The realism woven into the script, which explores and delivers such profound thoughts without much fanfare is the hallmark of great cinema. The story has a surprising twist at the end but it is perfectly done such that it encapsulates the entire narrative into a soulful patchwork that will invite a second look at each and every frame. The glory of a story and its characters are often not in the formulaic rags to riches story but in the ways we are allowed to unravel a character to understand the intricacies of his joys and sorrows, either through visual clues, the actors’ portrayal or the screenplay. All of this is beautifully done at the hands of artistes who are masters of their craft.
Cagatay Ulusoy, who is also a creative producer for the project, dons a new avatar for this movie, far from the polished heroes he has played thus far. This is a subject matter close to his heart as he had also worked on a short film on the homeless when in film school in Los Angeles a few years ago. The range of emotions he captures as Mehmet, from one who commands attention to one who remains deeply unfulfilled, is portrayed so artfully that it is easy to join him on his physical, emotional and spiritual journey throughout the movie. This is yet another transformational role delivered by Cagatay, last seen on the screens as larger than life superhero in Netflix’s The Protector. He keeps reinventing himself with each of his projects, and Paper Lives is merely the latest in the bleeding edge of his multitude of talents.
Young Emir Ali Dogrul shows his promise as an actor in his depiction of a traumatized child whose eyes still fill with wonder from the joy of seeing a chocolate cake with glowing candles. He is delightful as Ali.
Having never watched Ersin Arici previously, his turn as Gonzalez is incredibly affecting and perfect, providing the backbone to the fluidity of the story in the most meaningful way. The way Gonzi and Mehmet are bonded within their adopted family is understatedly exquisite.
Veteran actor Turgay Tanulku as Tahsin Baba doesn’t have a lot of screen time but what he brings is the necessary gravitas of a wise old man who has learnt the realities of life, and has long since lost the desire to have others conform to his ways. A social activist in real life who has supported juvenile rehabilitation for decades, Mr. Tanulku does full justice to a memorable character who absorbs the sorrows of his wards and attempts to allow them to find some charm and meaning in their destitute lives.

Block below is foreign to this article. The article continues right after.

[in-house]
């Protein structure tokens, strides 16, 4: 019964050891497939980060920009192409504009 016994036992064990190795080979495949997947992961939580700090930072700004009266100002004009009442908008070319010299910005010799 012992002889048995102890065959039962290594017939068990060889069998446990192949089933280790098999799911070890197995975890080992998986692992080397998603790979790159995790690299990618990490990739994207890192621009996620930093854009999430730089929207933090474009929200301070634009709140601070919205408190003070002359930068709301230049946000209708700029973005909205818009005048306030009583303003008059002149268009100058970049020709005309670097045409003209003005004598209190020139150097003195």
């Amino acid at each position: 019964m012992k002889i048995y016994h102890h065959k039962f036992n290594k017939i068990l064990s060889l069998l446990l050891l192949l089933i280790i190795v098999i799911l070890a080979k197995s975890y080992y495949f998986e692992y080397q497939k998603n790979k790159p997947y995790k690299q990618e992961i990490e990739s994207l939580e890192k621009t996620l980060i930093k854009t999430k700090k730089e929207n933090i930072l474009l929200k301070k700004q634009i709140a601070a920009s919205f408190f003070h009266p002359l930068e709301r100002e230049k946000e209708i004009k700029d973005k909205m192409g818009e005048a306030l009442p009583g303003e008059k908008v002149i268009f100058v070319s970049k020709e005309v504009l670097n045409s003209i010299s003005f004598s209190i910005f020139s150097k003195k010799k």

Paper Lives is directed by the adept hands of Can Ulkay, who has only turned to this craft as late as 2017 and yet his natural talents for building a frame with meticulous attention to detail and a sense of grandiose visual aesthetic is evident in each and every project. One of his very first projects, Ayla: The Daughter of War, was the Turkish entry for the Academy Awards in 2018, and he has only bettered his craft in Paper Lives. From the expansive, torn battlefields of South Korea in Ayla to the myopic world of the neighborhood around a street named Mucadele Cikmazi in Paper Lives, Mr. Ulkay is simply masterful. The movie originally titled Struggle Alley (“Mucadele Cikmazi”) was only recently retitled to Paper Lives (Kagittan Hayatlar).
Mr. Ulkay’s 2018 film Muslum was a biopic on Turkish folk singer Muslum Gurses, whose song features in the opening credits of Paper Lives, mentioned above. It is these details, subtle individually but magnificent in its entirety, that make the production one to remember. The viewing is enhanced by the rich script by Ercan Mehmet Erdem, best known for his work on the gritty police show Behzat C., and what the audience gets is a multidimensional cinematic experience that leaves us with questions posed within a slice of Turkish life, but that really transcends all borders.
At a little over two hours, Paper Lives offers a tight narrative that cover a lot of ground if you are looking for it. From the physical characters to the visual and the insinuated, it is an unexpected exploration of a very male perspective of abandonment and the castles built in the sky to overcome the resulting voids. There is only one major female actor, Selen Ozturk, who plays multiple faces of a woman and it is an interesting detail that underlines the power of a mother in our lives, and how she can define the shape of all other women in a man’s life.
I will not give away any other spoilers for the movie but invite you to give it a watch. Even if you do not have any history with Turkish drama, you will appreciate the social thought experiments launched through the narrative and will come to understand why the expressive Turkish male characters resonate so strongly with a globally thriving, predominantly female audience for the fare. Here is the trailer for those of you who might not have seen it yet:
Article copyright North America Ten, CUNA & mh.